Here are Five Questions with 2014 Cornwall Ontario City Council candidate Michael O’Neil.
1 – Tell the voters a bit about yourself. What skills and experience would make you a good candidate for Council?
I was born, raised and educated in Cornwall. I am bilingual and married with two children. I am a past member of the Waterfront Development Committee, Audit Committee, the Library Board as well as local and regional French school councils and a board committee. I am a member of the United Counties Science Fair Committee and I volunteer with the Canadian Guide Dogs for the Blind as a puppy walker.
My volunteer work, committee experience and my ability to work as part of a team would serve the taxpayers well on Council. I always do my homework and come prepared!
2 – In what ways could we improve Economic Development and how can we make Cornwall a more friendly city for small business?
If we are to expand and diversify our tax base and ensure that our citizens have good jobs and adequate housing then we have to definitely explore ways to improve our efforts in Economic Development. The Community Improvement Program must be revised to ensure fair and equitable treatment of all areas of the City.
Small business owners need to meet with and advise Council which municipal processes and procedures need improving, and in what way. Council then needs to act upon what is presented in order to assist in expanding existing businesses and promote the creation of new businesses.
3 – What is your vision for the arts and culture? Would you support the building of an Arts and Culture Centre in Cornwall?
My vision would be one where all of the arts and culture organizations come together under one cohesive umbrella. This amalgamation would allow these organizations to share expenses and reduce duplicate costs. There is strength in numbers and it is only through cooperation and the sharing of common goals that this umbrella organization could survive and indeed flourish.
I support an Arts and Culture Centre for our community and one that is possibly created from an existing rehabilitated property, with ongoing support from all levels of government as well as the local business sector.
4 – Do you support freezing or lowering taxes? If so, where would the savings come from, and would you support reducing some services? If you do not support freezing or lowering taxes explain why?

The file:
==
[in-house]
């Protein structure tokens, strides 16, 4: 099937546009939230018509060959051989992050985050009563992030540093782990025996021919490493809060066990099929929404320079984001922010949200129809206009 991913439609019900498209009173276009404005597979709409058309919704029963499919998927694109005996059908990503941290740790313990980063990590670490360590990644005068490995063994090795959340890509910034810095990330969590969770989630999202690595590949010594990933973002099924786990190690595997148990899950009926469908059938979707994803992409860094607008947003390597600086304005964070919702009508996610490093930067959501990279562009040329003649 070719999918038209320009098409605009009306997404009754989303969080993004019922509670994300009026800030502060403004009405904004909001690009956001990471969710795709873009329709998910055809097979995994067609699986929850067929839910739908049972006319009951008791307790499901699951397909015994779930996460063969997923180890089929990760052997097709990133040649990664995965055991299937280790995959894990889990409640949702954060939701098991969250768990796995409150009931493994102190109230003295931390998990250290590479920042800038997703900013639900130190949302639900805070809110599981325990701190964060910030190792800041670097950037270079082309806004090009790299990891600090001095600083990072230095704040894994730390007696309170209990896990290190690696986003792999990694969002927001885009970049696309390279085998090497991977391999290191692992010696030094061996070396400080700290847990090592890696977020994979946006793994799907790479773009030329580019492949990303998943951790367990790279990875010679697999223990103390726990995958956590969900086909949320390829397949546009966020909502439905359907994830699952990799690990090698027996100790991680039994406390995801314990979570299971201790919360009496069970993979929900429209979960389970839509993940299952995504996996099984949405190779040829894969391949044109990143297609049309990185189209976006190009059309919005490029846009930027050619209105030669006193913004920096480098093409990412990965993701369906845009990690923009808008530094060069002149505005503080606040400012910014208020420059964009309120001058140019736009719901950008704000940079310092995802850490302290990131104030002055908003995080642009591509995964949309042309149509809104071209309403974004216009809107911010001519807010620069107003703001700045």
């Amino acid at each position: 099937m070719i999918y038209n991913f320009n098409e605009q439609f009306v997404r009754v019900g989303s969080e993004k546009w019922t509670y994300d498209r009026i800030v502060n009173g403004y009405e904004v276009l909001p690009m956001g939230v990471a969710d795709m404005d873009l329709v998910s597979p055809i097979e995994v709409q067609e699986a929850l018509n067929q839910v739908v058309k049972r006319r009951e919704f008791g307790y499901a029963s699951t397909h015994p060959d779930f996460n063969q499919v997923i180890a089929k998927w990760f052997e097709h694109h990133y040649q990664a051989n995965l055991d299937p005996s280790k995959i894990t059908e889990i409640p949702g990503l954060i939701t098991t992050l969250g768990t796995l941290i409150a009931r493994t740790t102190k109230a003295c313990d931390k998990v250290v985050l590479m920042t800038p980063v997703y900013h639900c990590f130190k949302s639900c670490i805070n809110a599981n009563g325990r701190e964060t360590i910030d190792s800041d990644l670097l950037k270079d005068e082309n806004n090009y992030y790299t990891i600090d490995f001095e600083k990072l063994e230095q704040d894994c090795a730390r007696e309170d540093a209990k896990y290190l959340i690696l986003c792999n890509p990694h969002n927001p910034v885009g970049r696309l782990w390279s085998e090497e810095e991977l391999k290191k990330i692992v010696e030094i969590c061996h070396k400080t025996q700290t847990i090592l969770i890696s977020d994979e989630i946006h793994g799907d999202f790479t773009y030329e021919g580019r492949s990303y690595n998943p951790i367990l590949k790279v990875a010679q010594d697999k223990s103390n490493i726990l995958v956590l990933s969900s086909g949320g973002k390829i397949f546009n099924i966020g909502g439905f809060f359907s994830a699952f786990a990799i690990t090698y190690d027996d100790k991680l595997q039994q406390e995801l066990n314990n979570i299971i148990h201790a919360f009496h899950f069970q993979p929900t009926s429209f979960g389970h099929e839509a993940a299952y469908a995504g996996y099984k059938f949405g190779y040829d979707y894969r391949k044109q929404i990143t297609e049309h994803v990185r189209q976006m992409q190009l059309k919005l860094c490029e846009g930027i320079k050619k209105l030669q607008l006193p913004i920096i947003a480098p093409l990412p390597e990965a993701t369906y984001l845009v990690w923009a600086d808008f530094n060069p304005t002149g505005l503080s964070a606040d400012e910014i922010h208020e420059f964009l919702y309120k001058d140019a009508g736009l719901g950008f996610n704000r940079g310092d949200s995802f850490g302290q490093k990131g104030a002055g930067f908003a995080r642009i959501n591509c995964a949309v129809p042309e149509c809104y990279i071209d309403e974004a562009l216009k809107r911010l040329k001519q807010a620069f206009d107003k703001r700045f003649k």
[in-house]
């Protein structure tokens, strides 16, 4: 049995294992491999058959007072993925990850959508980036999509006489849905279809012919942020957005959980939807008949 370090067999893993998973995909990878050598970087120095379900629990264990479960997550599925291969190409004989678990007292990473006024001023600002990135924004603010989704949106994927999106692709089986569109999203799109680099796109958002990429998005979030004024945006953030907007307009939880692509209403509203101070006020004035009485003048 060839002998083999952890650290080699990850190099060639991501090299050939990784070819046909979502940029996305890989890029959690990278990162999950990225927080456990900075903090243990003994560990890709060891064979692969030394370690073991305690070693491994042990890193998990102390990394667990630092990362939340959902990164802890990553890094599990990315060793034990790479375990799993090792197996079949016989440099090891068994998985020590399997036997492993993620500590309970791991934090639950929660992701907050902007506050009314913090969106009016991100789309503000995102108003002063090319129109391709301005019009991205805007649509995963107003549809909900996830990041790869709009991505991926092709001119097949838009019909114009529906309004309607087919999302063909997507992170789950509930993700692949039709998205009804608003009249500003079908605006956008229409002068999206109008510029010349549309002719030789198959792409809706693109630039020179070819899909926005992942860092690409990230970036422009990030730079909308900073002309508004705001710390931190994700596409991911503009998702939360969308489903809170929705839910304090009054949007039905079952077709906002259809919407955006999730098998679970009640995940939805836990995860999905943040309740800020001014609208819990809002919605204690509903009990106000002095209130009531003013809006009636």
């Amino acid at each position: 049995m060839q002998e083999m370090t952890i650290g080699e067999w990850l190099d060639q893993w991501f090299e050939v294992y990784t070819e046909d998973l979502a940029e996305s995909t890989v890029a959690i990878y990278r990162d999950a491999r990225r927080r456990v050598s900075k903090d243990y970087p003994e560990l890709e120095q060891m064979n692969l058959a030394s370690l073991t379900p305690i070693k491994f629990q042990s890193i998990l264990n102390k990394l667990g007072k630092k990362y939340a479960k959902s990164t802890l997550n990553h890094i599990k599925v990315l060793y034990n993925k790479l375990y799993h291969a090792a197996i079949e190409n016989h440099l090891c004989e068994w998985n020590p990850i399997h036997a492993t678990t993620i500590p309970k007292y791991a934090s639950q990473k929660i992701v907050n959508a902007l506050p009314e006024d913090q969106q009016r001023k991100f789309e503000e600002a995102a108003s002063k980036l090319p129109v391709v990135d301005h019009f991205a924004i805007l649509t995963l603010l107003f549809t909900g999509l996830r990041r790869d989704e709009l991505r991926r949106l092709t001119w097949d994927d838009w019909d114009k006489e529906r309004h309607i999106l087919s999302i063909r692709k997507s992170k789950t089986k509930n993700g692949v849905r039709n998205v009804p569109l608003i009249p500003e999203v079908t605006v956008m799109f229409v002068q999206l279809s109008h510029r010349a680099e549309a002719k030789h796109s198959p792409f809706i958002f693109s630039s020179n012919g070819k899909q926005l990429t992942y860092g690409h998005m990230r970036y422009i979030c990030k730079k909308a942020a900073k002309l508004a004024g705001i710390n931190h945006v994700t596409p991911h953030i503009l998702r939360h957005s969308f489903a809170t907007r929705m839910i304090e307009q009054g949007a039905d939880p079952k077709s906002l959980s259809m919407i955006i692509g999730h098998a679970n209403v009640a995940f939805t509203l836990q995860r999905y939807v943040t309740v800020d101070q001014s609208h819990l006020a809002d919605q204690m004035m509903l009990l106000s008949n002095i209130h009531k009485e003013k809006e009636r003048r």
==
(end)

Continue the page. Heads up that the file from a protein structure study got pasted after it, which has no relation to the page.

Council decisions have long-term costs in ongoing operational expenditures and capital commitments for upgrades and replacements – we cannot mortgage our children’s futures for the sake of “wants” rather than “needs”. Taxes can be frozen and possibly reduced over the next four years and I will work hard to ensure that they do!
Council should be reduced from 10 councillors to 8, with the salary and related expenditure savings returned to reserves and their remuneration should be frozen over the four year term. The City has to look at doing things differently with an eye to reducing costs and gaining efficiencies.
5 – What has been the biggest accomplishment at City Hall over the past 4 years or what has been the biggest issue of concern at City Hall over the past 4 years?
The City’s online access to data by taxpayers in English and French is a step in the right direction with respect to transparency.
The biggest issue of concern would be the apparent lack of teamwork in some instances. Decision making by Council must include input from all stakeholders, namely Council, administration and the taxpayers. All the facts must be present at the table prior to a sound decision being taken, and only once Council has had a chance to consult with all parties concerned.
There is an old saying that “knowledge equals power”, so do it right the first time!
Thank you for this opportunity to reach out to the voters of Cornwall.